There is also the Office of the Special Representative of the Secretary-General on Sexual Violence in Conflict, Special Rapporteur on Violence Against Women and the Committee on the Elimination of Discrimination against Women (CEDAW Committee), all of which have specific but related mandates that address violence against women and girls.

How effective is the UN response to violence against women and girls? The effectiveness of the UN response was put to a major test by the outbreak of COVID-19. The massive increase in the incidence of violence against women and girls is an indication that the response is ineffective—or at best—insufficient.

While one could argue that the weakness of individual Member States both in managing the pandemic and addressing violence against women and girls cannot be attributed to the UN, the shortcomings brought to light by the pandemic beg the question: how can the UN improve Member States’ compliance with and implementation of the Convention on the Elimination of All Forms of Discrimination against Women, the International Labour Organisation’s Violence and Harassment Convention, and the UN Security Council Resolution 1325 on Women, Peace and Security and its supporting resolutions?

All of these are powerful international laws that call on the UN and Member States to take concrete actions on this issue. However, the pandemic has demonstrated that actions taken to date have barely scratched the surface of the complex and pervasive issue of violence against women and girls. An effective and sustainable response requires structural changes, and a re-evaluation of global priorities!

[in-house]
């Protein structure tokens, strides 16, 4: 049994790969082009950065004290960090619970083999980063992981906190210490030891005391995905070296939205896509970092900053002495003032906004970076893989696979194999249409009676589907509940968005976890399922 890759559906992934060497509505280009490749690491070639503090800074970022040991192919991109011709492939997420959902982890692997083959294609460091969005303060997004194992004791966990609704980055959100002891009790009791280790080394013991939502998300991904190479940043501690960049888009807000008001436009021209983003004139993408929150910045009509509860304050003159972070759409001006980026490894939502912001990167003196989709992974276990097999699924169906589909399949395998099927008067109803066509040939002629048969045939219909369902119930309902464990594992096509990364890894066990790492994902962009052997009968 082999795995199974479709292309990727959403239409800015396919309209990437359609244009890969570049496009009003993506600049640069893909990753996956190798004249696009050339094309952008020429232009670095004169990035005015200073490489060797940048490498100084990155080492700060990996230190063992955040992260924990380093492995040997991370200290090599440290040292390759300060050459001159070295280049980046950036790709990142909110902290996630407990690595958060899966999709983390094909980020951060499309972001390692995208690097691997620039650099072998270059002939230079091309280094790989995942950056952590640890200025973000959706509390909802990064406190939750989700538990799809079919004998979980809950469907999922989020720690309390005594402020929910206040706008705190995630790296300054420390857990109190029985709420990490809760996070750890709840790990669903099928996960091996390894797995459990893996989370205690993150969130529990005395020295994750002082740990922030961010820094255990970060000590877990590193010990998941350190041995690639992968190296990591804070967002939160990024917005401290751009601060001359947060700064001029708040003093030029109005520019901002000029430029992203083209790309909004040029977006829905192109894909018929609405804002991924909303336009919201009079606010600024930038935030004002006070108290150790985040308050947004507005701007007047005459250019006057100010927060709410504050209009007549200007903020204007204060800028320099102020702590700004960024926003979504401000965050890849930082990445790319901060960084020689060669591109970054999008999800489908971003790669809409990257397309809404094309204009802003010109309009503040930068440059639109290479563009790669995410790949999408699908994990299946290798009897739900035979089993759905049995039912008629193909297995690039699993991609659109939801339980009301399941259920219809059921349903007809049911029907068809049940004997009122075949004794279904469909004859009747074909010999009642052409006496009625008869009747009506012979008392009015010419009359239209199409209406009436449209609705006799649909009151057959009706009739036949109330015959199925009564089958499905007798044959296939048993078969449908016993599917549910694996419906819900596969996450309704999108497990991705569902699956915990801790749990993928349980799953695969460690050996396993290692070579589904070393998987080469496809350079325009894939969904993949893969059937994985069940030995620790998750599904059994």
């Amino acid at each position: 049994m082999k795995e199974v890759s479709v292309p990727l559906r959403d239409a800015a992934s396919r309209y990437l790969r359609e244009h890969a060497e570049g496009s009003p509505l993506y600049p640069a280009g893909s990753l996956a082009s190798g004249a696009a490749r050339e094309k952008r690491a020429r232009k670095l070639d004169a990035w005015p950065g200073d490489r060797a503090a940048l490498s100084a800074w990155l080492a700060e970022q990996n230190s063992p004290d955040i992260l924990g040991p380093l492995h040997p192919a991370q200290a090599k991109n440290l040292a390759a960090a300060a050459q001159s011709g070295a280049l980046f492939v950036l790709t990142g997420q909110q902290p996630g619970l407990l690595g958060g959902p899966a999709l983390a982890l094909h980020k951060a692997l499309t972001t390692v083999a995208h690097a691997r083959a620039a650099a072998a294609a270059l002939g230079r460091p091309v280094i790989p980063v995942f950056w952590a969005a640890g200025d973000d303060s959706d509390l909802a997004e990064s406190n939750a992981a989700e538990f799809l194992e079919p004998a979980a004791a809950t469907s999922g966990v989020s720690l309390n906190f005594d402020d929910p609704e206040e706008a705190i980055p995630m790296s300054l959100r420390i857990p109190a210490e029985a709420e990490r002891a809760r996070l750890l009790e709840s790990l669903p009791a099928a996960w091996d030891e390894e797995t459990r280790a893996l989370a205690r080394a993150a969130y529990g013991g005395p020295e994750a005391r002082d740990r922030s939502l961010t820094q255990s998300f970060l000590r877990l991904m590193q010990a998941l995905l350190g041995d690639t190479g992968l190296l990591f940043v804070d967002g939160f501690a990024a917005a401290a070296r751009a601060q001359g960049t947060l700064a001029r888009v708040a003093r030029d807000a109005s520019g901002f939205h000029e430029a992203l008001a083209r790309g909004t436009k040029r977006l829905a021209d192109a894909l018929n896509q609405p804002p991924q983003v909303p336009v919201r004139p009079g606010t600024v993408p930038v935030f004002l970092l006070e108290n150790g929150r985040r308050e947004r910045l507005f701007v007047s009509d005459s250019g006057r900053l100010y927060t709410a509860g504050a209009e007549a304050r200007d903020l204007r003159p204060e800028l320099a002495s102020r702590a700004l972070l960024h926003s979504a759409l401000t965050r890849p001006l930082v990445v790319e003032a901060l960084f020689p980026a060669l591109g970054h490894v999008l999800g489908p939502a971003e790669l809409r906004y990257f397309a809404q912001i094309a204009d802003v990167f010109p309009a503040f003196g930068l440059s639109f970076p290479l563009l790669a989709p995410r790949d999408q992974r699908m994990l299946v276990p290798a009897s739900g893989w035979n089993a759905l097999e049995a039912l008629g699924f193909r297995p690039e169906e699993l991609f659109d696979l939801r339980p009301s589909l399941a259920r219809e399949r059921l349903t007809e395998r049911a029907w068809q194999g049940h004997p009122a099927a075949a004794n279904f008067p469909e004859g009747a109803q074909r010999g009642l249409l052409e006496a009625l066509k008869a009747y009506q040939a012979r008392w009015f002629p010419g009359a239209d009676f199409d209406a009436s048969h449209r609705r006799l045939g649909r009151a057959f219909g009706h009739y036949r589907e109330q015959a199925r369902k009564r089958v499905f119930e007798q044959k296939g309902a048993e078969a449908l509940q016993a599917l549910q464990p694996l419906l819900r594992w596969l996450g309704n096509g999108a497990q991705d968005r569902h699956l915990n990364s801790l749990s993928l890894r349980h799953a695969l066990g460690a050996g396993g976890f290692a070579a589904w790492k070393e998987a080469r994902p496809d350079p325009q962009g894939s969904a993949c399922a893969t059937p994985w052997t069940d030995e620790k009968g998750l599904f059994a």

The UN Secretary-General’s call

The current global priorities are most clearly visible if we follow the money. USD $1.9 trillion! This is how much the world spent to run military institutions in 2019, the largest annual increase in military expenditure since 2010.4 Let that sink in!!!

Meanwhile, women’s shelters are underfunded, many women—including victims of sexual violence—do not have access to quality healthcare, including maternal and reproductive health, and many women’s rights organizations are struggling to stay afloat during the COVID-19 pandemic.

To end violence against women, Member States and donors need to put their money where their mouths are. It is not only the right and necessary choice—it is also a smart investment.

According to the World Bank, violence against women is estimated to cost countries up to 3.7% of their Gross Domestic Product (GDP)—more than double what most governments spend on education.5

UN Women estimates that cost to be approximately $1.5 trillion6 – almost at the level of the record-high military expenditures. Preventing violence against women and girls first and foremost saves lives—but it can also save money.